While there’s been a resurgence of nationalism—as evidenced by Brexit, Trump’s rise and other developments—savvy donors understand that the globalization genie can’t be put back in the bottle. As a result, they are giving big to help students navigate an increasingly interconnected legal and business landscape.
Consider news out of California, where Stanford Law School (SLS) received a $25 million gift from alumnus venture capitalist William A. Franke to endow its Global Initiative, which will now be called the W.A. Franke Global Law Program. The program, according to Stanford provost Persis Drell, “will provide the kind of education needed to develop leaders in a rapidly changing world.”
“I’m excited by the law school’s vision to make Stanford Law a true incubator for the next generation of global leaders,” Franke said. “My hope is that this gift will add a layer of global preparedness to the education offered at Stanford and will help continue the tradition of sending SLS graduates into the world able to tackle pressing issues and add value in the global arena.”
Franke speaks from experience.
He graduated from Stanford University with a BA in History in 1959 and a LLB in Law in 1961. According to Stanford, he has been the chief executive officer of a Fortune 500 forest products company, chairman of a large regional bank, chairman of a large U.S. convenience store company, and, from 1993 to August 2001, chief executive officer of America West Airlines (now integrated into American Airlines).
Through investments made by Indigo Partners, the private equity firm Franke founded, he has also been the founding chairman of Singapore’s Tiger Airways and serves as chairman for Frontier Airlines, Hungary’s Wizz Air, and Chile’s JetSMART Airlines.
He is widely credited with introducing the ultra-low-carrier airfare model in the U.S. Late last year, Boarding Area called Franke the “Godfather of the Airline Industry.”
Frank isn’t alone in his desire to prepare law students for an increasingly interconnected global landscape.
His gift comes on the heels of a $20 million commitment from former U.S. representative, diplomat, and war hero Frank Guarini to support the Guarini Institute for Global Legal Studies at NYU. “Our increasingly international world needs lawyers who can meet the complex challenges presented by a changing global and technological landscape,” Guarini said at the time.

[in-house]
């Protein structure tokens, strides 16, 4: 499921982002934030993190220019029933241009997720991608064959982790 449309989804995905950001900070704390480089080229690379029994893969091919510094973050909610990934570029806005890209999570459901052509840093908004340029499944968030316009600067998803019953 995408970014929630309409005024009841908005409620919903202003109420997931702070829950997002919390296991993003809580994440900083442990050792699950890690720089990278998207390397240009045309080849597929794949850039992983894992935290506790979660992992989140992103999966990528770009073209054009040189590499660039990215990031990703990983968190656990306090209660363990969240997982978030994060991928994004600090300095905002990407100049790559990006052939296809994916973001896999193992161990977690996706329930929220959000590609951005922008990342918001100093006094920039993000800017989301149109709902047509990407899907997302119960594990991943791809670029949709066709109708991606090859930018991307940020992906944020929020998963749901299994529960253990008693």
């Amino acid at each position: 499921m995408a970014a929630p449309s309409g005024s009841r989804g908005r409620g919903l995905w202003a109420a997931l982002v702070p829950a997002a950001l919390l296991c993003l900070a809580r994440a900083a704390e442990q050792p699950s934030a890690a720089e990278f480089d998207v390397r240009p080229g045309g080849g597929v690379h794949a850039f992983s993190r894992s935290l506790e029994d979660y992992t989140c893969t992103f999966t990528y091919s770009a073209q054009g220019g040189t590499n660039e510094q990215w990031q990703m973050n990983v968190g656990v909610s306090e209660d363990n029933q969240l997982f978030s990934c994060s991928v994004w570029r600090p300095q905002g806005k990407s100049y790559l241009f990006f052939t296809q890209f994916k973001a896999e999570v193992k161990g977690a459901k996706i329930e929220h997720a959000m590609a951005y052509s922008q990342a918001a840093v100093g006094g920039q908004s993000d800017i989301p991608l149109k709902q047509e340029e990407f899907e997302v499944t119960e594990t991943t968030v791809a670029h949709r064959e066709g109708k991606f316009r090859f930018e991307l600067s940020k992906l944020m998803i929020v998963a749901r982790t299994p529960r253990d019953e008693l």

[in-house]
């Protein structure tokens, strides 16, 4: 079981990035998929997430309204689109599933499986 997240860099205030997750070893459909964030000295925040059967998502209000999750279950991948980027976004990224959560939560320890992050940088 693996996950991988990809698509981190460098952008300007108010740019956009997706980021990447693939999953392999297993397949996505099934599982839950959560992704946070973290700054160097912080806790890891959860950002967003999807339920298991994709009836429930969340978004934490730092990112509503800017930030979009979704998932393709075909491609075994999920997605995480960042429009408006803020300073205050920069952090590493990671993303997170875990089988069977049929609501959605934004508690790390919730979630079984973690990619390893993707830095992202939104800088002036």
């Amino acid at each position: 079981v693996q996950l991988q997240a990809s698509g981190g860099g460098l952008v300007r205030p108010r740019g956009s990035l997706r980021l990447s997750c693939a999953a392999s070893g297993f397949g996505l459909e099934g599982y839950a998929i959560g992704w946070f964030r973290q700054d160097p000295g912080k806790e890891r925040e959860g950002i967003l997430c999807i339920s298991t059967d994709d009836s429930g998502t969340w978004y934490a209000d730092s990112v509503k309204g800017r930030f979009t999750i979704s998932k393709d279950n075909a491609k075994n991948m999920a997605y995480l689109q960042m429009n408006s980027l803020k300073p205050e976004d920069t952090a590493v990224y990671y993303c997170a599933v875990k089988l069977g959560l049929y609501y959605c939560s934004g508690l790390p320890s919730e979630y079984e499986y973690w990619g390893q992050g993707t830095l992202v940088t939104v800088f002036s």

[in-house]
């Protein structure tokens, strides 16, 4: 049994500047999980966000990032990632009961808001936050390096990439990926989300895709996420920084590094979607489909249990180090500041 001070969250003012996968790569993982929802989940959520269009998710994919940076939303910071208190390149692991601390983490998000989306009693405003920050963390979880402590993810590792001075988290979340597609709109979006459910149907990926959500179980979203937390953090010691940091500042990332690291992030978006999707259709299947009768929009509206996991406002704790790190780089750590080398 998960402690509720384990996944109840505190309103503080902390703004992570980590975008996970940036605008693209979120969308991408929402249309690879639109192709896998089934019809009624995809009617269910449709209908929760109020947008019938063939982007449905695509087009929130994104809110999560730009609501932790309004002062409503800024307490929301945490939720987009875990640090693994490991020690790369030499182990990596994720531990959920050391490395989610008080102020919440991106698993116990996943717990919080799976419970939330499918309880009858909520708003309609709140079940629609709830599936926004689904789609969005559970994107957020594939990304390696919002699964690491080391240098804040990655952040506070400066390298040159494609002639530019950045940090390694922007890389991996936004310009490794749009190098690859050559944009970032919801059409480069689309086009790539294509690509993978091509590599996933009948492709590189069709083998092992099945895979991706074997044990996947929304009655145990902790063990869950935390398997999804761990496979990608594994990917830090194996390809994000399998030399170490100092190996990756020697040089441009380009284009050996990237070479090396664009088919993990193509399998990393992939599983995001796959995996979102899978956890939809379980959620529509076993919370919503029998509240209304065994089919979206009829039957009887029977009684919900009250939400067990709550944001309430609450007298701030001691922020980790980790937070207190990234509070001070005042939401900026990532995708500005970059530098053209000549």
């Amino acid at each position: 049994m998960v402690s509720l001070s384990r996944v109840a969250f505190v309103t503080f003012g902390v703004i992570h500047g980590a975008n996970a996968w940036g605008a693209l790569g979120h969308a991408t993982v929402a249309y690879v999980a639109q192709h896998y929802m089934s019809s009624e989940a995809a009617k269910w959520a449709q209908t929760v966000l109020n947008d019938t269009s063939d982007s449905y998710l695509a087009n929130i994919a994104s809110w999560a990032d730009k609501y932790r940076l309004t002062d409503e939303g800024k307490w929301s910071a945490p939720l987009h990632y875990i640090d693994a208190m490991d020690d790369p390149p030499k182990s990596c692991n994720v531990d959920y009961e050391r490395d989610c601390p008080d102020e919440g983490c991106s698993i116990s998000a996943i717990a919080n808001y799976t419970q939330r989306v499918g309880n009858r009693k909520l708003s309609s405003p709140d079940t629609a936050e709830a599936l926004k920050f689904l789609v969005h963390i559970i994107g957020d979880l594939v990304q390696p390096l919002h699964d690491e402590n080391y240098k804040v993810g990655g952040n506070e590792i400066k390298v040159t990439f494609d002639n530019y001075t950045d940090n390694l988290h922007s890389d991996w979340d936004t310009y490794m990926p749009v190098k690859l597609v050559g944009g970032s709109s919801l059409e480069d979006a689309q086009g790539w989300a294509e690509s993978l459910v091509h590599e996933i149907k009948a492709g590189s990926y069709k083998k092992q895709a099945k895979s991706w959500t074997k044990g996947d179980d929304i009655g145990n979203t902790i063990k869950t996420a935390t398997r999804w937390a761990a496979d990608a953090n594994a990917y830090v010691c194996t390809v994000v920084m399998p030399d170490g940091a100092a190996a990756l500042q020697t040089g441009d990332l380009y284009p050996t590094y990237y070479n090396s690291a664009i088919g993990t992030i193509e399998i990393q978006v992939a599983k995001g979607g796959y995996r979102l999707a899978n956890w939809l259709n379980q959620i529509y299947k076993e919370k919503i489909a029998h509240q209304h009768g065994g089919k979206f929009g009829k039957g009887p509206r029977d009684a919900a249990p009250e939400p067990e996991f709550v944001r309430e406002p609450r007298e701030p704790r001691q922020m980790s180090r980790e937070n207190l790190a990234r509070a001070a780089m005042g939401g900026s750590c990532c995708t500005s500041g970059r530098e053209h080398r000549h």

His sentiments, not surprisingly, sound a lot like those expressed in Stanford’s press release, which reads:
In the current global environment, lawyers are increasingly facing transnational legal problems and engagement with people, legal systems, businesses, governments and multilateral institutions from around the globe. Law schools’ educational offerings must prepare students to operate in a highly globalized environment.
A closer look at the press release also underscores a focus on Asia, which the Organization for Economic Cooperation and Development predicted will stay the fastest-growing region in the world through 2030.
Stanford Law’s first “global quarter”—that is, a period of time when “students can spend an entire quarter focused on global business law”—will focus on business in China, Singapore and Asia. After six weeks of classes on campus to prepare students to understand international business transactions, senior faculty will then take students abroad for three or four weeks to meet and work with international lawyers, academics, politicians, students and business leaders.
Franke’s previous support for Stanford includes funding the W.A. Franke Professorship in Law and Business, as well as annual gifts through the Stanford Fund for Undergraduate Education. Franke has also served as a member the SLS Dean’s Advisory Council.
His higher ed giving also extends beyond Stanford.
In 2008, Franke donated $25 million to Northern Arizona University, which named its W.A. Franke College of Business in honor of his gift. And in 2016, he gave $24 million to the University of Montana’s (UM) College of Forestry and Conservation and our Global Leadership Initiative. Check out our take on that gift here.